Retropharyngeal Hematoma After Stellate Ganglion Block: Analysis of 27 Patients Reported in the Literature
Kazuo Higa, Kazuhiko Hirata, Kazunori Hirota, Keiichi Nitahara, Shinjiro Shono
(Anesthesiology, 105:1238-1245, 2006)
Department of Anesthesiology, Fukuoka University School of Medicine, Fukuoka, Japan.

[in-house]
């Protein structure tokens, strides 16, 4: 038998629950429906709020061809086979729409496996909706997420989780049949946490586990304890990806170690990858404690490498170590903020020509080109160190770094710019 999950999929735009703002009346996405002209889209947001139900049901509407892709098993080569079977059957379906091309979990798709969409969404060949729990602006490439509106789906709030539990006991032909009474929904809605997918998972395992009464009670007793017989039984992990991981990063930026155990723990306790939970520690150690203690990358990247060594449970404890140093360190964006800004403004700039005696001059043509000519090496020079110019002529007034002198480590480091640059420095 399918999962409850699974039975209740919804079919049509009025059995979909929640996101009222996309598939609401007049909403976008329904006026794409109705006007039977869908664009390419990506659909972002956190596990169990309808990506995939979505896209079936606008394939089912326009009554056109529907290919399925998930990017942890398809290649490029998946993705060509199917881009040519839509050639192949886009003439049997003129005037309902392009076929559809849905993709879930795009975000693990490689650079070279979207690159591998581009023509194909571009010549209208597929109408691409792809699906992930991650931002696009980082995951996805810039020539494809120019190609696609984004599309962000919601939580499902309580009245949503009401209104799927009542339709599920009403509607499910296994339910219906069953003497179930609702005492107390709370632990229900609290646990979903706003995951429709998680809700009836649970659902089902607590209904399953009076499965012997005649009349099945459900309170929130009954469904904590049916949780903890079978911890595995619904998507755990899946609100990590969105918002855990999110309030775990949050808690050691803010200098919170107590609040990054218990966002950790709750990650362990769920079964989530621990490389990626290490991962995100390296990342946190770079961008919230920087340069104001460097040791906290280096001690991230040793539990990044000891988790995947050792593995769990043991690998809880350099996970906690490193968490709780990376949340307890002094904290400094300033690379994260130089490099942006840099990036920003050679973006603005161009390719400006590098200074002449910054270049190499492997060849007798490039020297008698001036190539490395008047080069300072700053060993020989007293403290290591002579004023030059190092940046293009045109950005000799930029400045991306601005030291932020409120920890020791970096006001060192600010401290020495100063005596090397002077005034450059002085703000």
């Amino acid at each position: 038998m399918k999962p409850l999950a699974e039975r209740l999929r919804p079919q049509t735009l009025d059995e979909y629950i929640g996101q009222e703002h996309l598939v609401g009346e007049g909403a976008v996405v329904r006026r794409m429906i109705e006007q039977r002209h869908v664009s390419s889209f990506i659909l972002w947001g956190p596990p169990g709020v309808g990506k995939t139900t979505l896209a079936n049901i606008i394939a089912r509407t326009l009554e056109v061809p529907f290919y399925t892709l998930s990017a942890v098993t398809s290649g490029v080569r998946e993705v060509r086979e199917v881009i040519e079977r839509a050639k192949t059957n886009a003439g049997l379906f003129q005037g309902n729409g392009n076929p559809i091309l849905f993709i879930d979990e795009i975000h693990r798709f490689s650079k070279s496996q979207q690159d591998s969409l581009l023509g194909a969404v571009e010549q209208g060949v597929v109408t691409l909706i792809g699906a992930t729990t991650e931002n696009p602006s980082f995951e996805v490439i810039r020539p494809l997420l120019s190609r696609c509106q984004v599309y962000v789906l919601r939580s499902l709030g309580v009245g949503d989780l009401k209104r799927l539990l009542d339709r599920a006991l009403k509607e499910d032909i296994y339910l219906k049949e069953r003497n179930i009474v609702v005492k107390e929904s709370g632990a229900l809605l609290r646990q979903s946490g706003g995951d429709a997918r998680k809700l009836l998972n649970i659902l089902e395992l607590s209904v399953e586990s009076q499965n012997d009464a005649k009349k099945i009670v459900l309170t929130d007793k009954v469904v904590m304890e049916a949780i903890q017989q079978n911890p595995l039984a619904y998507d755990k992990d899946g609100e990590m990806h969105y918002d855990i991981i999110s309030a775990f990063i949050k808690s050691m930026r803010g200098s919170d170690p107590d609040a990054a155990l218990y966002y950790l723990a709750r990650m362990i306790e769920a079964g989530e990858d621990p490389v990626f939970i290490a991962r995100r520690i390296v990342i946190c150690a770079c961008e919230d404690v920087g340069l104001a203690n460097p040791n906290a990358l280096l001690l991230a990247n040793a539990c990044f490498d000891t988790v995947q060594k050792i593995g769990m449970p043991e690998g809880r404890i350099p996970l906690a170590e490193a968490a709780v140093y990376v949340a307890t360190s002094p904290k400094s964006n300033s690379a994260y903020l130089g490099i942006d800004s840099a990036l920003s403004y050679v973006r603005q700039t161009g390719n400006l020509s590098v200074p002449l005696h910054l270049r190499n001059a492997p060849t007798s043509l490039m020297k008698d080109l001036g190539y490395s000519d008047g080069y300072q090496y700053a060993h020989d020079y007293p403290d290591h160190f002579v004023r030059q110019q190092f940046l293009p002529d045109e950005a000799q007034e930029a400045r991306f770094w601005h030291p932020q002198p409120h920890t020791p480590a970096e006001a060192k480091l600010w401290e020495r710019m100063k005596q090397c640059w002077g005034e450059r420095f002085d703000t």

Retropharyngeal hematoma (RPH) is rare, but it causes airway obstruction and can be fatal. Stellate ganglion block (SGB) can cause RPH. Reports of patients with RPH after SGB were analyzed to clarify the initial symptoms and signs and the urgency of airway management. MEDLINE and Japana Centra Revuo Medicina were searched for reports of RPH after SGB using the terms SGB, complication, hematoma, and RPH. Twenty-seven patients with RPH after SGB in the past 40 years were found. Initial symptoms included neck pain (n = 10), dyspnea (n = 10), neck swelling (n = 8), and hoarseness (n = 5). The symptoms occurred 2 hours or more after SGB in 14 patients (52%). Emergency airway management was required in 21 patients (78%) because of airway obstruction. Among the 21 patients, orotracheal intubation was attempted first in 17 patients, but it was unsuccessful in 5 patients, who immediately needed an emergency tracheostomy. Tracheal intubation was impossible because of distortion of the anatomy of the markedly edematous pharyngolarynx. Failure of airway intubation caused 1 death. No statistically significant predictors of the initial symptoms and signs for later emergency airway management were seen. Retropharyngeal hematoma after SGB requires emergency airway management, the tools for which should be at hand because such obstruction cannot be predicted by the initial symptoms or signs. The patency of the airway should be continuously evaluated after the onset of SGB.